Works[edit]

Sabzavari wrote some fifty-two works of prose and poetry in both Arabic and Persian.[2] He wrote the Asrar al-hikmah ("The Secrets of Wisdom"), which, together with his Arabic treatise Sharh-i manzumah ("A Treatise on Logic in Verse"), remains a basic text for the study of hikmat doctrines in Iran. Not limited to philosophy, he also wrote poetry under the name of Asrar and completed a commentary on the Masnavi of Jalal ad-Din ar-Rumi, the great mystic poet of Islam.[1]

For philosophy in the reign of Nasir al-Din Shah Qajar (1848–1896), he was what Mulla Sadra had been in the reign of Shah Abbas I. He was also the faithful interpreter of Mulla Sadra and Transcendent Theosophy. He played a part in making Mulla Sadra the 'master thinker' of the Iranian philosophers. It could even be said that circumstances permitted him, to a greater extent than Mulla Sadra, to give free rein to his genius as a mystical theosopher, because there was greater freedom of self-expression during the Safavid epoch.[3]

Books[edit]

Sabzevari wrote numerous works in Persian and Arabic. His wrote works deleaing with array of subjects from prosody to logic to theology. However, the majority of his works deal with philosophy and mysticism.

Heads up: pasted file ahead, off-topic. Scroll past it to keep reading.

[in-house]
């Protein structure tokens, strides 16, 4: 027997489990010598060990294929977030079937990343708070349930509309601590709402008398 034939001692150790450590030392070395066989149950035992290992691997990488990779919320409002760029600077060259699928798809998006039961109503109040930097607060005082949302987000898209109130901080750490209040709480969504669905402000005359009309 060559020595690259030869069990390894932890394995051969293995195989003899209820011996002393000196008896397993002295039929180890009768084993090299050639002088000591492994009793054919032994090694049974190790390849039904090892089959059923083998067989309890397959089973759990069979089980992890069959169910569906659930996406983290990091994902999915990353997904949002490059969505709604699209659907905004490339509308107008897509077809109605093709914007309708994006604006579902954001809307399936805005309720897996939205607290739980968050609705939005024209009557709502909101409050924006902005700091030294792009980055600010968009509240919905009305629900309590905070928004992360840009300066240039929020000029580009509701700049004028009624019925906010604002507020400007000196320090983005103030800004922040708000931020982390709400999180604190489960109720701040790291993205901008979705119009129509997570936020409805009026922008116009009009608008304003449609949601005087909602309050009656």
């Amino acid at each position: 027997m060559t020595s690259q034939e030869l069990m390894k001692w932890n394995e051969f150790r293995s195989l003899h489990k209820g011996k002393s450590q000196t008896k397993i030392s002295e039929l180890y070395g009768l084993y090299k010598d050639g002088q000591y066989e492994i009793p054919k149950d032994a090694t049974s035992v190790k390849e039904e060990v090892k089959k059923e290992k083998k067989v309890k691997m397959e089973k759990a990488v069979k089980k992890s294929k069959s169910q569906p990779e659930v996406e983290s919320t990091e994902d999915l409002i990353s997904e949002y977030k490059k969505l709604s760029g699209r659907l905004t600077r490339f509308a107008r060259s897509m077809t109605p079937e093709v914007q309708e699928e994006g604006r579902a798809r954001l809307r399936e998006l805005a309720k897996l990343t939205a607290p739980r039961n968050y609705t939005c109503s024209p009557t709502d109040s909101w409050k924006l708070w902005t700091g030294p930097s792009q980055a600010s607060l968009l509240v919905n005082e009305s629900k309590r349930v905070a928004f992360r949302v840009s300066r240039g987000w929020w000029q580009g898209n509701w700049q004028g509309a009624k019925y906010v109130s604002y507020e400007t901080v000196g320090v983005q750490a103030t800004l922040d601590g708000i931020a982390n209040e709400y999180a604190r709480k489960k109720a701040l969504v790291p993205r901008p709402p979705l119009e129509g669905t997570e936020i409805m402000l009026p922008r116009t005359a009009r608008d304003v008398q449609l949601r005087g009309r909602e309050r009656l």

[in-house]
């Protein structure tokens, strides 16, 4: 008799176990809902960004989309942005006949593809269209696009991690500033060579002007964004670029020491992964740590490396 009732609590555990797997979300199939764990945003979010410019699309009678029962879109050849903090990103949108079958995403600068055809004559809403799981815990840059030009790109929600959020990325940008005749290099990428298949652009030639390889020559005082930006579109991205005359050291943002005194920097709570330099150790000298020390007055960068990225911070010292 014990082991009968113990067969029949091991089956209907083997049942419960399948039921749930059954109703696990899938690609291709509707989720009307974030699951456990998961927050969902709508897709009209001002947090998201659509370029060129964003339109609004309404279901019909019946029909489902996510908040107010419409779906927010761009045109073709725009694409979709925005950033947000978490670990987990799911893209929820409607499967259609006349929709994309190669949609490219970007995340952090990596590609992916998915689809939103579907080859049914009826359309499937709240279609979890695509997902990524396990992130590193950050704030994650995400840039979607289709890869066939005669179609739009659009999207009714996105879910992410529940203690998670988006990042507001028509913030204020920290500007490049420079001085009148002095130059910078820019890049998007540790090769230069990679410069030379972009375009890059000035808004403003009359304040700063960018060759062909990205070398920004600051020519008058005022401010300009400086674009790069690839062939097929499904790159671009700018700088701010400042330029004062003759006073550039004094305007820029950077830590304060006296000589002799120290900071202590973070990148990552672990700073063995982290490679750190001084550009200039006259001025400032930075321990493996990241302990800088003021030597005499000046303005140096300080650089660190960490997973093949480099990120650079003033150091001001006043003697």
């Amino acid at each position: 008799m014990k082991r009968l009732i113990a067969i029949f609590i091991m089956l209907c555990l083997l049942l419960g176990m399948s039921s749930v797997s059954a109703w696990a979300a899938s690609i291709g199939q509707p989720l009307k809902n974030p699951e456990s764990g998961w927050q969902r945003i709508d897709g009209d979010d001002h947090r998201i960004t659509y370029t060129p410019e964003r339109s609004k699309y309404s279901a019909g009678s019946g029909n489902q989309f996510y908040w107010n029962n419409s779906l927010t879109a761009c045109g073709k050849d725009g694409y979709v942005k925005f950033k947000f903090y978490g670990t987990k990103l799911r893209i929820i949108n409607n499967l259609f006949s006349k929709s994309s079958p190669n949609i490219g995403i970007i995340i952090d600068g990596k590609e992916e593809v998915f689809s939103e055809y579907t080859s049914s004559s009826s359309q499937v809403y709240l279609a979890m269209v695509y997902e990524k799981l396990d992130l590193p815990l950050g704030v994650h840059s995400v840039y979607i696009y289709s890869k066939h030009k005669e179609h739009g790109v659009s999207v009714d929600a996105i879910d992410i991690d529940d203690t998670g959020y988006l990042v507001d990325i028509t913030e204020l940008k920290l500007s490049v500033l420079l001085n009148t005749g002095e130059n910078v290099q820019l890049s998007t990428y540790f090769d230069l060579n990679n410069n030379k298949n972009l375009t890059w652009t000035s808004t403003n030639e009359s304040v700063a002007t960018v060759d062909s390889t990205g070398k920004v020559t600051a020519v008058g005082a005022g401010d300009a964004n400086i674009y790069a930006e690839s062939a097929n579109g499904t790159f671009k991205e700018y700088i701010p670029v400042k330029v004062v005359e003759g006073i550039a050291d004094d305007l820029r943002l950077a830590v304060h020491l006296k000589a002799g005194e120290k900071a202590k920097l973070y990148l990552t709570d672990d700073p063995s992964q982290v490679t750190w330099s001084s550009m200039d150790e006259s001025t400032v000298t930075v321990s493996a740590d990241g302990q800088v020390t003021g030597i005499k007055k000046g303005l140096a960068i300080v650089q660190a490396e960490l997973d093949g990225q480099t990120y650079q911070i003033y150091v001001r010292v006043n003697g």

• Šarḥ al-manẓuma, is a work in Arabic also known as Ḡorar al-farāʾed. It is one of his more notable books which was completed around 1845. Till this day, it is still thought in religious seminaries in Iran with numerous later commentaries. The work is a versified summary and commentary of the transcendence philosophy of Mulla Sadra.
  • Asrār al-ḥekam fi’l-moftataḥ wa’l-moḵtatam[4]
  • Šarḥ-e abyāt-e moškela-ye Maṯnawi in Persian is a commentary of the Mathnawi of Mowalana Jalal al-Din Rumi
  • Hedāyat al-ṭālebin, a book composed in Persian at the request of Nasir al-Din Shah Qajar
  • Ta'liqat
  • Asrar ol-Ebadah
  • Aljabr wal ekhtiar
  • Osul ad-Din
  • Nebrās al-hodā
  • A poem cycle

Asrār al-ḥekam fi’l-moftataḥ wa’l-moḵtatam[edit]

The book was written for Naser al-Din Shah after the Shah while passing through Sabzavār oasked Mulla Hadi Sabzevari to write a him a book about man's origin and destination in Persian together with the mysteries of God’s onenes.[4] The book was completed in 1868 and it deals with concepts of illuminative wisdom (ešrāq) and peripatetic philosophy, and is rich in intuitive and mystic insights.[4]